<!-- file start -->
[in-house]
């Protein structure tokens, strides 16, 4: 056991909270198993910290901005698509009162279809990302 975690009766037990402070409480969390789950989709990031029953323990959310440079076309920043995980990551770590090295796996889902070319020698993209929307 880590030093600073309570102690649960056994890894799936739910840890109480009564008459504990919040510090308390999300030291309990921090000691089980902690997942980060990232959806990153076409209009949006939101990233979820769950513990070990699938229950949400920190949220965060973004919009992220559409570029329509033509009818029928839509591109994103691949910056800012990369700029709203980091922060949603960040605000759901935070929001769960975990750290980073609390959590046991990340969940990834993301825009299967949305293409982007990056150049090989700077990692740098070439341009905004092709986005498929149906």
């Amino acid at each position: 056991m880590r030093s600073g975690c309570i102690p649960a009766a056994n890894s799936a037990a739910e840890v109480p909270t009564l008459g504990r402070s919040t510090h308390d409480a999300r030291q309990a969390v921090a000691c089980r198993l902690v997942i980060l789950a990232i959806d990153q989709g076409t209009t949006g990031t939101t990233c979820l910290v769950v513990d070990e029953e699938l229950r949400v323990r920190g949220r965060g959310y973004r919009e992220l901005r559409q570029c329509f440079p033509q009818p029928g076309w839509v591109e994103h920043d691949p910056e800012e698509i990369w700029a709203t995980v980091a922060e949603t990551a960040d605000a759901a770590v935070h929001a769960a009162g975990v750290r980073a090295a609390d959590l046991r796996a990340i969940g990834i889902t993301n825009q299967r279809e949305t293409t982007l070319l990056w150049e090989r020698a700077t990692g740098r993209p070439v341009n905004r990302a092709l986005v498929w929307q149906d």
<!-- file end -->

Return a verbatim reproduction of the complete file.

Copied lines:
[in-house]
């Protein structure tokens, strides 16, 4: 056991909270198993910290901005698509009162279809990302 975690009766037990402070409480969390789950989709990031029953323990959310440079076309920043995980990551770590090295796996889902070319020698993209929307 880590030093600073309570102690649960056994890894799936739910840890109480009564008459504990919040510090308390999300030291309990921090000691089980902690997942980060990232959806990153076409209009949006939101990233979820769950513990070990699938229950949400920190949220965060973004919009992220559409570029329509033509009818029928839509591109994103691949910056800012990369700029709203980091922060949603960040605000759901935070929001769960975990750290980073609390959590046991990340969940990834993301825009299967949305293409982007990056150049090989700077990692740098070439341009905004092709986005498929149906």
């Amino acid at each position: 056991m880590r030093s600073g975690c309570i102690p649960a009766a056994n890894s799936a037990a739910e840890v109480p909270t009564l008459g504990r402070s919040t510090h308390d409480a999300r030291q309990a969390v921090a000691c089980r198993l902690v997942i980060l789950a990232i959806d990153q989709g076409t209009t949006g990031t939101t990233c979820l910290v769950v513990d070990e029953e699938l229950r949400v323990r920190g949220r965060g959310y973004r919009e992220l901005r559409q570029c329509f440079p033509q009818p029928g076309w839509v591109e994103h920043d691949p910056e800012e698509i990369w700029a709203t995980v980091a922060e949603t990551a960040d605000a759901a770590v935070h929001a769960a009162g975990v750290r980073a090295a609390d959590l046991r796996a990340i969940g990834i889902t993301n825009q299967r279809e949305t293409t982007l070319l990056w150049e090989r020698a700077t990692g740098r993209p070439v341009n905004r990302a092709l986005v498929w929307q149906d």